Slaughterhouses in the Tropics

One of our ongoing library projects is to catalogue the RCVS Fellowship Theses.  The collection spans approximately 120 years and fills more than 20 metres!

Sheep and goats being killed

An interesting thesis, by A. Blake, Chief Veterinary Officer in the Rangoon Municipality, Burma, is entitled ‘The management of slaughter-houses in the East’ and was submitted around 1910.  He draws on ten years worth of experience in abattoirs in the Tropics and temperate zones in order to have “something fresh to say on a subject about which much has been written”.

Blake includes an A1 sized fold out for a plan of a cattle market and slaughterhouse, filled in with watercolour paints.  He also uses some graphic photos of a working slaughterhouse to illustrate his points.

Before offering his advice on the management of slaughterhouses, he explains the eating habits of those living in a tropical climate: “this day our daily bread” is a strictly accurate expression, for each day’s supply is bought each day”.  It is the custom for the cook to attend “the bazaar”, every morning at 5am, in order to buy the meat for the day.

Moving out of the market and to the slaughterhouse, Blake notes that meat would not keep fresh for longer than a day in the heat, so “all operations from the killing to the consumption of meat are finished within 24 hours”.  Before slaughter, animals were housed in “lairs” and kept under observation for four days, to check if any of the animals were stolen or contagious.  Any animal showing symptoms of tuberculosis and Sturgis disease were rejected for food consumption. However, Blake does comment that carcasses showing early signs of cattle plague and foot and mouth disease could often be passed for consumption as long as “the flesh is not fevered and the animal has been well bled,” but the liver, guts and head must be destroyed.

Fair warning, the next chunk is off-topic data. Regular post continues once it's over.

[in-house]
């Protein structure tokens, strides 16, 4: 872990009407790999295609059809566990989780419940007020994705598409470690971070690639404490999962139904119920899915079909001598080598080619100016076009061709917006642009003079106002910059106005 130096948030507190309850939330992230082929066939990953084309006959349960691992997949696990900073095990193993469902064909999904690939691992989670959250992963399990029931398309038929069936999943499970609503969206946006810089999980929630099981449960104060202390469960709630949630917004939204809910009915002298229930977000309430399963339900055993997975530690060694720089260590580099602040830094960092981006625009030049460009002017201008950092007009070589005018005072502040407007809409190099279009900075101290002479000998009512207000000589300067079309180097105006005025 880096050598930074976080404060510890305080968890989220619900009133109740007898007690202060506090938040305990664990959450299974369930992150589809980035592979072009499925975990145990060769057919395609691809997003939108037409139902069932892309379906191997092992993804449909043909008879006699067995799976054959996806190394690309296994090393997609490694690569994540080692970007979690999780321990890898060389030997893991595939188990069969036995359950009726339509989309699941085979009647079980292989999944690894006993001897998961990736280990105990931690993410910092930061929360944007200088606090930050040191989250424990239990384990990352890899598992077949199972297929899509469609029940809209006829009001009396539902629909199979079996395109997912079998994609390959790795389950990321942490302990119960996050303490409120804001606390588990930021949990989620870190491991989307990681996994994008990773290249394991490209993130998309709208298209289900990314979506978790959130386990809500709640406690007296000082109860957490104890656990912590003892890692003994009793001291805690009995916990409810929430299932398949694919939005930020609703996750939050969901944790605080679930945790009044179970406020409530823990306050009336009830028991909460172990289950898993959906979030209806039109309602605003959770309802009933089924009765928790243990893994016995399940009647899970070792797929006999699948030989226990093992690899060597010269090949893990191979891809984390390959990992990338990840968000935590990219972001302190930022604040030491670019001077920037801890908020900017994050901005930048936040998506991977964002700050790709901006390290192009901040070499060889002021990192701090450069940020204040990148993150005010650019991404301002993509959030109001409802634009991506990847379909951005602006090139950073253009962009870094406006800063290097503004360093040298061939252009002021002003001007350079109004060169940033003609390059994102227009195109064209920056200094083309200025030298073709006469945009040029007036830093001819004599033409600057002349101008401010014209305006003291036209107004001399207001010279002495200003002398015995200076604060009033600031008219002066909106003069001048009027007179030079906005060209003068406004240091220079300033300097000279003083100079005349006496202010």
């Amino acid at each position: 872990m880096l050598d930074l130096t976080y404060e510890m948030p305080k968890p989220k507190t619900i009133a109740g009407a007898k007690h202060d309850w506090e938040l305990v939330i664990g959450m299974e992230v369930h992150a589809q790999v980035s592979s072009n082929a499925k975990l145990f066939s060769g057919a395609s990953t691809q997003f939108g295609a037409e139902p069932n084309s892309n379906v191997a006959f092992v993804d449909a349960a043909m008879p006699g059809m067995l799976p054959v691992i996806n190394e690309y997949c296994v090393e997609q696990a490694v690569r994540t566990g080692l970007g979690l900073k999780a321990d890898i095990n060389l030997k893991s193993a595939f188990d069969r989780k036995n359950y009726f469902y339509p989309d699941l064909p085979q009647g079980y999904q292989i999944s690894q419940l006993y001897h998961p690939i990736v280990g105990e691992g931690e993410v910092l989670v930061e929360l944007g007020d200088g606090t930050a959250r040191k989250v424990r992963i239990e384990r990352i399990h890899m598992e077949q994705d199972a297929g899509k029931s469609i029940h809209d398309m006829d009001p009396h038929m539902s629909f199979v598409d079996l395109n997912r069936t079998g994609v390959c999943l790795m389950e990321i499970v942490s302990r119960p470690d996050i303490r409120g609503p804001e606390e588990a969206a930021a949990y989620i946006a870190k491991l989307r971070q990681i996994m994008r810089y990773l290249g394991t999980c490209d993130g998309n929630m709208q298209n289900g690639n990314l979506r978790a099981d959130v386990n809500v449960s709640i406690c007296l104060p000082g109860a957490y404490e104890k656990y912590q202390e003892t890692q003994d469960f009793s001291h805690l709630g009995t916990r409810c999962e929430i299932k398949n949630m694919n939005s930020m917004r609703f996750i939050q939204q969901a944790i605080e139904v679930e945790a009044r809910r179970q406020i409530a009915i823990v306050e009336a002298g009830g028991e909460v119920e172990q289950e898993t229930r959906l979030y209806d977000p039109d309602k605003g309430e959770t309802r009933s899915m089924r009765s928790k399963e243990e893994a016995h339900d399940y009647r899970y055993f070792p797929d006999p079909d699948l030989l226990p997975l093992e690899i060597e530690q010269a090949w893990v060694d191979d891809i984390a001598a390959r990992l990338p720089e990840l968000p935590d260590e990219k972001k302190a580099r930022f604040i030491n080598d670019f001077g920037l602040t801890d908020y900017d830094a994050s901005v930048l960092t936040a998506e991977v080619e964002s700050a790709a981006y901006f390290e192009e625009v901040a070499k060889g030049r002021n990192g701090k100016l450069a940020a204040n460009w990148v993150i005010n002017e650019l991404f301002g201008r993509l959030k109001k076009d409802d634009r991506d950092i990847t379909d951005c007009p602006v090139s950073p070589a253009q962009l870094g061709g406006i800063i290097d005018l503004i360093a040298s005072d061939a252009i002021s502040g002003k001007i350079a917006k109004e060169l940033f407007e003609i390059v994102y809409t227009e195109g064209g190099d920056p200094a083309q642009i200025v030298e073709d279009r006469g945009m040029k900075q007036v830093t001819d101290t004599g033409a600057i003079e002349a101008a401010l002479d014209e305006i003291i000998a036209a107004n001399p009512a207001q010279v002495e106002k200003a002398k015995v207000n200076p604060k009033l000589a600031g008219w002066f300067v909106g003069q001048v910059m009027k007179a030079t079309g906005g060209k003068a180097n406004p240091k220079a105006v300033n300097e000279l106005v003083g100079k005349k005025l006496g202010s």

Animal ‘lairs’

According to Blake, a slaughterhouse should be off a good road, on the outskirts of town and must be “remote from Temples, Monasteries, Cemeteries and Dwelling-house”.  To allow for a town’s rapid expansion, the site must be set as far from residential areas as possible.  The site must be near a railway – most municipalities banned pigs being housed within their limits and due to the large Muslim population it was illegal to take pigs along a public road, except in a covered cart.

Images from the  Fellowship Dissertation ‘The management of slaughter-houses in the East’ by A. Blake, c.1910

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